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What behaviors count as impaired driving?

Colorado readers know that impaired driving is a dangerous threat to the safety of other motorists, but this type of behavior can include much more than just drunk driving. Impaired driving happens when a person is operating a vehicle while affected by something else, ultimately resulting in less-than-safe behavior behind the wheel.

Any type of impairment is dangerous and preventable, and victims of impaired driving have rights, no matter the specifics of the behavior that caused them harm. If you believe that your accident was the result of an impaired driver, you would be wise to seek an evaluation of your case to better understand the legal options available to you.

The sources of impairment

Impairment of all kinds is the source of approximately half of all car accidents. There are many type of behaviors that fall into this category, including the following:

  • Distracted driving, including texting, talking to a passenger or simply not paying attention
  • Driving while under the influence of drugs or alcohol, including prescription medication
  • Driving while too tired to be safe
  • Operating a vehicle while suffering from a medical condition that could impact a driver's ability to drive safely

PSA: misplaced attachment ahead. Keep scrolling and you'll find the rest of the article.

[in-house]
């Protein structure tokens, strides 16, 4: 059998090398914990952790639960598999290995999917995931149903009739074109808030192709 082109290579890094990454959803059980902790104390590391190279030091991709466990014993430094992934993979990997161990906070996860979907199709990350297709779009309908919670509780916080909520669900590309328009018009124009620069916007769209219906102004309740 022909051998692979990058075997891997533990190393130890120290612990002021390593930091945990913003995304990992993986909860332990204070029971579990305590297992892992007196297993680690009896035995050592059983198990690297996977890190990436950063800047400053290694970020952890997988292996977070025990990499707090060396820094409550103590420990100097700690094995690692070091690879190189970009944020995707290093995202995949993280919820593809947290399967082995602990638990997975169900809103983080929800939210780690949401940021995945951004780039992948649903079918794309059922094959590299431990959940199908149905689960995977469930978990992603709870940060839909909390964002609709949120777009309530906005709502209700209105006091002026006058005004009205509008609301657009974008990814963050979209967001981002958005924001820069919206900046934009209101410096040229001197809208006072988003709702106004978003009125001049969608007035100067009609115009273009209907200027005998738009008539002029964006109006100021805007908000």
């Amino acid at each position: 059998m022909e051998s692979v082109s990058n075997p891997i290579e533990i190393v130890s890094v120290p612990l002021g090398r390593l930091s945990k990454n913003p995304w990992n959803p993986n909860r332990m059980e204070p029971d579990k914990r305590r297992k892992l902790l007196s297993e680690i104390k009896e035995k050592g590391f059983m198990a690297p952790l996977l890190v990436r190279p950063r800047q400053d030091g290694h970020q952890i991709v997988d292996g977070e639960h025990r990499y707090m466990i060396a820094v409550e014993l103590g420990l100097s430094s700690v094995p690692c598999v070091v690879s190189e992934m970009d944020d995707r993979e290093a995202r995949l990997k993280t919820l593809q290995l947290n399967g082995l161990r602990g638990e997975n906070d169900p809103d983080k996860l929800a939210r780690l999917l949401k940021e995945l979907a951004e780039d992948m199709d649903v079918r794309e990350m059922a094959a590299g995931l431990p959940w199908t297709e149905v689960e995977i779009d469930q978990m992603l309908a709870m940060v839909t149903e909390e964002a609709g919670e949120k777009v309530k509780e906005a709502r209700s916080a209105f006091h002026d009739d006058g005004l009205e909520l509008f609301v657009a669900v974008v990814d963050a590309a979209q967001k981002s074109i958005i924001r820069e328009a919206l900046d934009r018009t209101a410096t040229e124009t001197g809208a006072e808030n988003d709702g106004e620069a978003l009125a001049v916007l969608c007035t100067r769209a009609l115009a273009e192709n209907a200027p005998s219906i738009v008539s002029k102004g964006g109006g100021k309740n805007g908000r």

Impairment does not just affect a driver's physical capabilities. Impairment also affects a driver's cognitive function, which impacts reaction times, decision-making skills and more. Impaired driving is not always blatantly obvious, but there are certain types of behaviors that could indicate that a person should not be driving, including swerving, driving at erratic speeds and failing to yield at intersections.

No matter what, a driver is responsible for his or her decision to get behind the wheel while impaired. Whether that person is too tired to drive, drunk, prone to distraction or incapable of driving safely, every individual is accountable for poor decisions made behind the wheel and the consequences of accidents they cause.

Proving impaired driving

It is not always easy to prove that you are a victim of impaired driving. It is beneficial to first seek a complete evaluation of your case in order to understand the most appropriate course of action. If you do have grounds for a civil claim, you have the right to pursue every avenue available to you in order to secure the compensation you need for a full and fair recovery.

The aftermath of a car accident is not easy to navigate, and you may find it beneficial to reach out for support and guidance as soon as possible. You have no time to lose in protecting your interests.

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